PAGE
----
Fall events in Washington:

Food, books, architecture, music

WASHINGTON — If you're traveling to Washington, D.C., this fall, take time out from visiting the city's landmarks to enjoy a festival, performance or walking tour.

The Kennedy Center is holding a Prelude Festival through Oct. 1 with a sampling of symphony, theater, opera, dance and jazz to usher in the new season. Highlights include the world premiere of "Frankenstein," through Oct. 1. Details at http://www.kennedy-center.org.

If you're a foodie, you've probably already been to the eclectic Adams Morgan neighborhood, which is filled with cafes, take-out shops and many other small ethnic eateries. Details at http://www.adamsmorgandayfestival.com.

The National Book Festival takes place Sept. 30, organized by the Library of Congress and hosted by first lady Laura Bush. The event features authors, illustrators, poets and storytellers. Details at http://www.loc.gov/bookfest.

Free walking and bike tours are offered all over town on Sept. 30 for the WalkingTown DC event, led by volunteer guides in various neighborhoods. Details at http://www.culturaltourismdc.org.

The Duke Ellington Jazz Festival features performances at venues around the city including the Lincoln Theatre, the Kennedy Center Jazz Club and the Smithsonian Jazz Cafe, Oct. 4-8. Details at http://www.dejazzfest.org.

Traveling with your dog?

Here's where to eat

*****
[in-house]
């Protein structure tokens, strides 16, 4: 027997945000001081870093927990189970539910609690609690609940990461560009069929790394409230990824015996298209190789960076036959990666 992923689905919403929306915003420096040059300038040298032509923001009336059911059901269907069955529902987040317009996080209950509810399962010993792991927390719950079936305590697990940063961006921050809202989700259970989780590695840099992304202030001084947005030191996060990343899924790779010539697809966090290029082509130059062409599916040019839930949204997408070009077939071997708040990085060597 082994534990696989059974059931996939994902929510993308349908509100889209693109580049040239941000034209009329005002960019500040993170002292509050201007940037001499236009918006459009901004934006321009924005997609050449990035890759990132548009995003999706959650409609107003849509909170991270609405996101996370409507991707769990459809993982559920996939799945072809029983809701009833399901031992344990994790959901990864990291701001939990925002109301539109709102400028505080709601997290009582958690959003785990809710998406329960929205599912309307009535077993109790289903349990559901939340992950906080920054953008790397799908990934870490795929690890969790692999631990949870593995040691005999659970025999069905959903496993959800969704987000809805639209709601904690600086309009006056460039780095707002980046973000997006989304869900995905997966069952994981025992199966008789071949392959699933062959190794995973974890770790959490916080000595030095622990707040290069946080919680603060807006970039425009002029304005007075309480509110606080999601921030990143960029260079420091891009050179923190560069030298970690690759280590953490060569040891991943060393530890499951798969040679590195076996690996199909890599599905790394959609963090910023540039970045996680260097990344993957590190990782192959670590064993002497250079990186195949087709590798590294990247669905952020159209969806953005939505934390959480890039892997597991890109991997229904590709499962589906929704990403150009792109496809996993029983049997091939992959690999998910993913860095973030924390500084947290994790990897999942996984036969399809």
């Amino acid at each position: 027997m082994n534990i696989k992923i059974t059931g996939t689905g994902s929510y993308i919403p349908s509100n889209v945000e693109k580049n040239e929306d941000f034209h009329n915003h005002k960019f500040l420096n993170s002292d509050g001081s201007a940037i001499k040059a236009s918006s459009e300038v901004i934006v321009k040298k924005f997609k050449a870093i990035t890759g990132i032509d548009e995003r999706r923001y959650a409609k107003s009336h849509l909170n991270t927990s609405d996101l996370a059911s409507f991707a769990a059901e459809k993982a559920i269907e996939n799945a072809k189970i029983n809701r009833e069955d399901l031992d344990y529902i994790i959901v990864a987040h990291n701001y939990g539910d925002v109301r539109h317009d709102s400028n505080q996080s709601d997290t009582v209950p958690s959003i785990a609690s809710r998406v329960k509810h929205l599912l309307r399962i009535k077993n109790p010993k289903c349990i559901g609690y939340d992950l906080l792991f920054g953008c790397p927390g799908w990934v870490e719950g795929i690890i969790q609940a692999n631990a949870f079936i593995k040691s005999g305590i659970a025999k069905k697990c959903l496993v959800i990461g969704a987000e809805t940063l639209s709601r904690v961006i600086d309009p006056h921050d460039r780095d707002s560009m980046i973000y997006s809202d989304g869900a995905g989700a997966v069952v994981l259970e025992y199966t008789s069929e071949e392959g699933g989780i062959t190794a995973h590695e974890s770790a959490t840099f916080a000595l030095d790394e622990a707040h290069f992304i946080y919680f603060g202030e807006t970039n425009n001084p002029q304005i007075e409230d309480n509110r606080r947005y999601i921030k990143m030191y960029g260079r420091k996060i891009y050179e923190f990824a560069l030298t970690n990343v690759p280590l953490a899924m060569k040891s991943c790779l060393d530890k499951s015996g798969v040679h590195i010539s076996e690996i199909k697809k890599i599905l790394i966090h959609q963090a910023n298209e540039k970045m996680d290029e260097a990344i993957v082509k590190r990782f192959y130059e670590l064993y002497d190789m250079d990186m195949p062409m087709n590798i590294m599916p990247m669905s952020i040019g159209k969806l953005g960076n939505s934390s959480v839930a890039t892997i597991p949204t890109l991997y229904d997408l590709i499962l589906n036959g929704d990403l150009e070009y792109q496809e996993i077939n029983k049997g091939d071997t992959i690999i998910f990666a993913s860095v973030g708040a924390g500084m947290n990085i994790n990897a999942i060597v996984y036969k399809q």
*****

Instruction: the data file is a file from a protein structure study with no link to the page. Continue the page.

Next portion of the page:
LOS ANGELES — You've brought your dog along on vacation to a pet-friendly hotel, and your itinerary includes a walking tour, a park and a wooded trail — all of which permit pets.

But what are you going to do about dinner? The hotel doesn't allow you to leave the dog in the room unattended, and you can't take your pooch to a restaurant.

Or can you?

A new online guide lists restaurants and bars across the nation that allow pet-owners to bring their dogs along.

The Web site, http://PetFriendlyTravel.com, also includes reviews and other pet-travel listings, from beaches to lodging.

Local health laws usually limit dogs to outside dining areas, or to venues like bars, where no food is served. So most of the restaurants that allow animals offer outdoor seating.

Dogs are not allowed to eat or drink out of restaurant glasses or dishes, so bring your dog's own bowl or ask the waiter for a disposable bowl if you want to put down a water dish.

But some restaurants will provide a communal dog watering bowl, and some even offer special menu items for pets — such as the "Dog Days Burger" at Bully Ranch in Vail, Colo., the "Ham Barker Helper" at Tin Shed Garden Cafe in Portland, Ore., and the "Very Terrier Veal Bones" at Out of Denmark Restaurant in Delray Beach, Fla.

A few bars even have doggie happy hours, when pet owners can bring their canines along — such as Tuesdays at Hotel Indigo Atlanta Midtown, Wednesdays at Joe's Sports Bar in Chicago, and Wednesdays at the Helix Hotel in Washington. In Charlotte, N.C., the Dog Bar Noda allows dogs to belly up to the bar with their owners anytime.

The Web site also offers doggie etiquette tips. Keep your animal leashed at all times. Make sure your pet is well-behaved and can refrain from barking or begging for food. And require the animal to sit close by or under the table while you're eating so as not to get in the way of restaurant workers who could easily trip on a dog sprawled in the aisle.


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